Prince Achmed is considered groundbreaking not just for its animation, but for also boldly depicting one of cinema’s first same-sex kisses. The film features a brief romantic kiss between the Emperor of China and a male character named Ping Pong.
When asked why she included the scene in the film, Reiniger explained: “I knew lots of homosexual men and women… and saw how they suffered from stigma.” Hoping children viewing Prince Achmed “would see it as a natural occurrence,” her sensitive portrayal aspired to normalize queer relationships. A remarkably progressive task for a 1920s animated film.
Restoration & Legacy
Despite the critical success of The Adventures of Prince Achmed, archival prints were lost the film’s original color tinting, a key aesthetic component, faded due to improper storage. Fortunately, German and British archivists were able to restore the film using its surviving nitrate prints. They were also able to digitally reintegrate the tinting process and repair damaged sequences.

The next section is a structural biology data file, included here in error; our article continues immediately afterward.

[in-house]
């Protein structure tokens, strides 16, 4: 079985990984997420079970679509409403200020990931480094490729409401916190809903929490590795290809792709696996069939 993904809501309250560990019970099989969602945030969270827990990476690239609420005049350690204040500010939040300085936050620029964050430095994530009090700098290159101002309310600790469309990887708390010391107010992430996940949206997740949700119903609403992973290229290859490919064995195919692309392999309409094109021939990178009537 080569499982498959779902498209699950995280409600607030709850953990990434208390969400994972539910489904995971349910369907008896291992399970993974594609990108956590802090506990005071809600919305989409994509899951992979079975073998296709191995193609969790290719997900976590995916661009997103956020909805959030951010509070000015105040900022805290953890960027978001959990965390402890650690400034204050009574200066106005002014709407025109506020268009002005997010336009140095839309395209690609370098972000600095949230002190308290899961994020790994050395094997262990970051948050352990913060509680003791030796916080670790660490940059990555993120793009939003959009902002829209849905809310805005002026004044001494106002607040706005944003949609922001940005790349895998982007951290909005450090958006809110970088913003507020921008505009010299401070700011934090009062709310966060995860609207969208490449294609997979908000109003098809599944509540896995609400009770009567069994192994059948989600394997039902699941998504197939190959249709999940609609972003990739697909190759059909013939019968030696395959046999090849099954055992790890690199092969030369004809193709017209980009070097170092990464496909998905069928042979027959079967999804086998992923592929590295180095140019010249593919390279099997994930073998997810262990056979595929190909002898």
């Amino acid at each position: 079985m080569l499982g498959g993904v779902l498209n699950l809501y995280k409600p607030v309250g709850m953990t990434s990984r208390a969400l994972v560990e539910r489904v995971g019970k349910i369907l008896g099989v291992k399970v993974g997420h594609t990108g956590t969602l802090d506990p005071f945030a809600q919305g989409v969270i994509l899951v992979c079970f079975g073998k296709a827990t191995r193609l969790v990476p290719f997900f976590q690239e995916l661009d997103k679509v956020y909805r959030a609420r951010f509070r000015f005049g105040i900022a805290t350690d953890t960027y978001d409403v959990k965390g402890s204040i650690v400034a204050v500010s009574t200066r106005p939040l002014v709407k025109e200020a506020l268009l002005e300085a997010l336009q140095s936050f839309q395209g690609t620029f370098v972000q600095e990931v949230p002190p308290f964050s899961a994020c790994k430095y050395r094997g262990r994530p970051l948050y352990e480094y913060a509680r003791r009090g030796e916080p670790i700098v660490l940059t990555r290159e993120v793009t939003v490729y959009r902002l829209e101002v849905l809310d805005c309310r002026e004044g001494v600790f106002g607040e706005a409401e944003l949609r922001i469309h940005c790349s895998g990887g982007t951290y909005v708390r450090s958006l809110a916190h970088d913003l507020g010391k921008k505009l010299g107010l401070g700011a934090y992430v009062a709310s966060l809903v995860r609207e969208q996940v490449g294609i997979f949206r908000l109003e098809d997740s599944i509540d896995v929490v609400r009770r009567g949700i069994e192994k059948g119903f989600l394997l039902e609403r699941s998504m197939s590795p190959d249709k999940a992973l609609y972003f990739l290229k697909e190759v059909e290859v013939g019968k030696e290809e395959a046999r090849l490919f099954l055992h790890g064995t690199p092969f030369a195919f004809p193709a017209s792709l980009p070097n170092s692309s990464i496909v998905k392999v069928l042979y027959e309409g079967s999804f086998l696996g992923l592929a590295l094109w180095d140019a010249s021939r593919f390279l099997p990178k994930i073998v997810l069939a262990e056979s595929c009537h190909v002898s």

This painstaking resurrection recreated Prince Achmed’s initial vivid hues, meaning new audiences could again appreciate Reiniger’s animation achievement just as audiences first saw it in the 1920s.
Where Can I Watch The Adventures Of Prince Achmed?
The Adventures of Prince Achmed is a silent film. But the latest DVD re-release features the original Wolfgang Zeller musical score that accompanied the film in its initial 1926 theatrical run.
The film is currently available to stream on Amazon Prime or you can purchase a DVD of the film for $19 via Amazon.
Here are a few scenes of note to look for while you watch the film:
- During the course of his adventures, Prince Achmed eventually finds himself in a harem of girls. He excitedly starts kissing them all – but with each kiss, the girls get more and more jealous of each other. Their jealously soon leads to violence as they start fist-fighting with each other in an attempt to claim the handsome Prince for themselves.